Sahni and Wang [10, 9] have developed efficient algorithms to rearrange data according to bit
permutecomplement ( BPC ) [5] permutations on OTIS: 1i i, and OTISHypercube computers,
respectively. P., ij.i 1..!i. i and Sahni [7] have developed efficient randomized algorithms for routing,
selection, and sorting on an OTIS: 1i i,
In this paper, we develop deterministic OTIS: 1i i, algorithms for the basic data operations for
parallel computation that are studied in [8]. As shown in [8], algorithms for these operations can
be used to arrive at efficient parallel algorithms for numerous applications, from image processing,
computational geometry, matrix algebra, graph theory, and so forth.
We consider both the synchronous SIMD and synchronous MIMD models. In both, all pro
cessors operate in lockstep fashion. In the SIMD model, all active processors perform the same
operation in any step and all active processors move data along the same dimension or along OTIS
connections. In the MIMD model, processors can perform different operations in the same step
and can move data along different dimensions.
2 Basic Operations
2.1 Data Broadcast
Data broadcast is, perhaps, the most fundamental operation for a parallel computer. In this
operation, data that is initially in a single processor (G, P) is to be broadcast or transmitted to all
N2 processors of the OTIS: 1i ij Data broadcast can be accomplished using the following three
step algorithm:
Step 1: Processor (G, P) broadcasts its data to all other processors in group G.
Step 2: Perform an OTIS move.
Step 3: Processor G of each group broadcasts the data within its group.
Following Step 2, one processor of each group has a copy of the data, and following Step 3
each processor of the OTIS: 1. ij has a copy. In the SIMD model, Steps 1 and 3 take 2(VN 1)
electronic moves each, and Step 2 takes one OTIS move. I Ir SIMD complexity is 4(vN 1)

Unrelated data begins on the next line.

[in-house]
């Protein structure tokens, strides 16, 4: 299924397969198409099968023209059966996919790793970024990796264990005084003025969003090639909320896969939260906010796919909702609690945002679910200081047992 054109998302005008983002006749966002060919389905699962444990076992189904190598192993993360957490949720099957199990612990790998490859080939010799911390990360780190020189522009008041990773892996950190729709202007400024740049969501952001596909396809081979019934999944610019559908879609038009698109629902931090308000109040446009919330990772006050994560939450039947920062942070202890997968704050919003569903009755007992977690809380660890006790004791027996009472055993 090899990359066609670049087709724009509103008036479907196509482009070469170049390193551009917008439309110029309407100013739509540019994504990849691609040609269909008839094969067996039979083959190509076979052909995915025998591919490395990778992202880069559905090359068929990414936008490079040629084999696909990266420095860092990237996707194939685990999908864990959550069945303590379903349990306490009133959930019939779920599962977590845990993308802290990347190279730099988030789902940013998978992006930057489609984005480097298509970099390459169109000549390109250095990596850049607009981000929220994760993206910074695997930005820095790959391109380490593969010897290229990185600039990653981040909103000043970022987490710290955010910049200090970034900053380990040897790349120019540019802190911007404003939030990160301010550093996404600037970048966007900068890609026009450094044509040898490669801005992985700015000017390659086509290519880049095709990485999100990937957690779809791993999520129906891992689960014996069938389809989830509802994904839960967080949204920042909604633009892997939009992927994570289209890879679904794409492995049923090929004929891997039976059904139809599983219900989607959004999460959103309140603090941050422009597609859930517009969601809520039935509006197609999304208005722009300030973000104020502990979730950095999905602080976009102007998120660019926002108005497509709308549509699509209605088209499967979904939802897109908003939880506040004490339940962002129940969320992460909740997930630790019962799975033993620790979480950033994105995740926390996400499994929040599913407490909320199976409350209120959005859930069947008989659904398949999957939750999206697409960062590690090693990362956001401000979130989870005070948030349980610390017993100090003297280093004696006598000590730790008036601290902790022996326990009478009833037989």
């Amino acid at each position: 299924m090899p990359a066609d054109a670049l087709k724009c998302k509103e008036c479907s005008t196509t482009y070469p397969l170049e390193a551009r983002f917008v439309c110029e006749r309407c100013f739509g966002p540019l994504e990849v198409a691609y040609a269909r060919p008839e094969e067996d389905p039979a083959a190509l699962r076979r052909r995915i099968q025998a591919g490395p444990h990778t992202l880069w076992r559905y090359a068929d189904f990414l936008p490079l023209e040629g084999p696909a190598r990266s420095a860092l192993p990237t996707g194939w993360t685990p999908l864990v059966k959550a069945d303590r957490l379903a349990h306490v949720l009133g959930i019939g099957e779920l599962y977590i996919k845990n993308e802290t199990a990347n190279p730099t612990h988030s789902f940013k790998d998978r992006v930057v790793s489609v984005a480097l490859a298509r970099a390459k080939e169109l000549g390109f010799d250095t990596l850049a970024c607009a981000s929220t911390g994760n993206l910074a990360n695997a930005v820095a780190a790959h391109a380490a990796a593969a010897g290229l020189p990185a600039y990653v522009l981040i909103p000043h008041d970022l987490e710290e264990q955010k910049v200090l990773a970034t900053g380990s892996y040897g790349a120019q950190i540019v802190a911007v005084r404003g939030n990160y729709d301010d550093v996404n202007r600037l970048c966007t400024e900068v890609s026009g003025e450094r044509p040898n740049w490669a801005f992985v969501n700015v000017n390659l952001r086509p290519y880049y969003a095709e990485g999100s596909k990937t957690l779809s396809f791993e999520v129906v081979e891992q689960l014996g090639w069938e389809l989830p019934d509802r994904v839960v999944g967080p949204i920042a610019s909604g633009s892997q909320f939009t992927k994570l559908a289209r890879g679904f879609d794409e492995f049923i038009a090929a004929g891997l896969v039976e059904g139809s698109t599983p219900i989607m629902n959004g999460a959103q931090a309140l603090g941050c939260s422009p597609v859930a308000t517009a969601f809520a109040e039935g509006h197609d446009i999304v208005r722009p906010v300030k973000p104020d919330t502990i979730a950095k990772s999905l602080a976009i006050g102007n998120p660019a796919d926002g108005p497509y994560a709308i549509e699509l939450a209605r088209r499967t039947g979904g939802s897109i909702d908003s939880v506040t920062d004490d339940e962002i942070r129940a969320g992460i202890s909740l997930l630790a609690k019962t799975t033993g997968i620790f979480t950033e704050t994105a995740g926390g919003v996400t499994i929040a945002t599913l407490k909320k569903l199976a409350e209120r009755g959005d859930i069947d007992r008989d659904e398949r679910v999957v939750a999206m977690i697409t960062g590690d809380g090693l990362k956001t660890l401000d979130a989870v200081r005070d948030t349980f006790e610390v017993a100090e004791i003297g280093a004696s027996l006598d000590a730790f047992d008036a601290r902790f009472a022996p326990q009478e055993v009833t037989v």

electronic moves and 1 OTIS move, or a total of 4/N 3 moves. N.\.t that our algorithm is
optimal because the diameter of the OTIS: 1i ij is 4vN 3 [10]. For example, if the data to be
broadcast is initially in processor (0,0), the data needs to reach processor (N 1, N 1), which is
at a distance of 4/N 3. In the MIMD model, the complexity of Steps 1 and 3 depends on the
value of P = (Pr, Py) and ranges from a low of approximately vN 1 to a high of 2(vN 1).
'I l overall complexity is at most 4(VN 1) electronic moves and one OTIS move. By contrast,
simulating the 4Dmesh broadcast algorithm using the simulation method of [11] takes 4(VN 1)
electronic moves and 4(vN 1) OTIS moves in the SIMD model and up to this many moves in
the MIMD model.
2.2 Window Broadcast
In a window broadcast, we start with data in the top left w x w submesh of a single group G.
Here w divides vN. Following the window broadcast operation, the initial w x w window tiles all
groups; that is, the window is broadcast both within and across groups. Our algorithm for window
broadcast is:
Step 1: Do a window broadcast within group G.
Step 2: Perform an OTIS move.
Step 3: Do an intra group data broadcast from processor G of each group.
Step 4: Perform an OTIS move.
Following Step 1 the initial window properly tiles group G and we are left with the task of
broadcasting from group G to all other groups. In Step 2, data d(G, P) from (G, P) is moved to
(P, G) for 0 < P < N. In Step 3, d(G, P) is broadcast to all processors (P i),0 < P, i < N, and in
Step 4 d(G, P) is moved to (i, P), 0 < i, P < N.
Step 1 of our window broadcast algorithm takes 2(/N w) electronic moves in both the SIMD
and MIMD models, and Step 3 takes 2(VN 1) electronic moves in the SIMD model and up to
2(VN 1) electronic moves in the MIMD model. I Ir total cost is 4VN 2w 2 electronic and
2 OTIS moves in the SIMD model and up to this many moves in the MIMD model. A simulation
of the 4D mesh window broadcast algorithm takes the same number of electronic moves, but also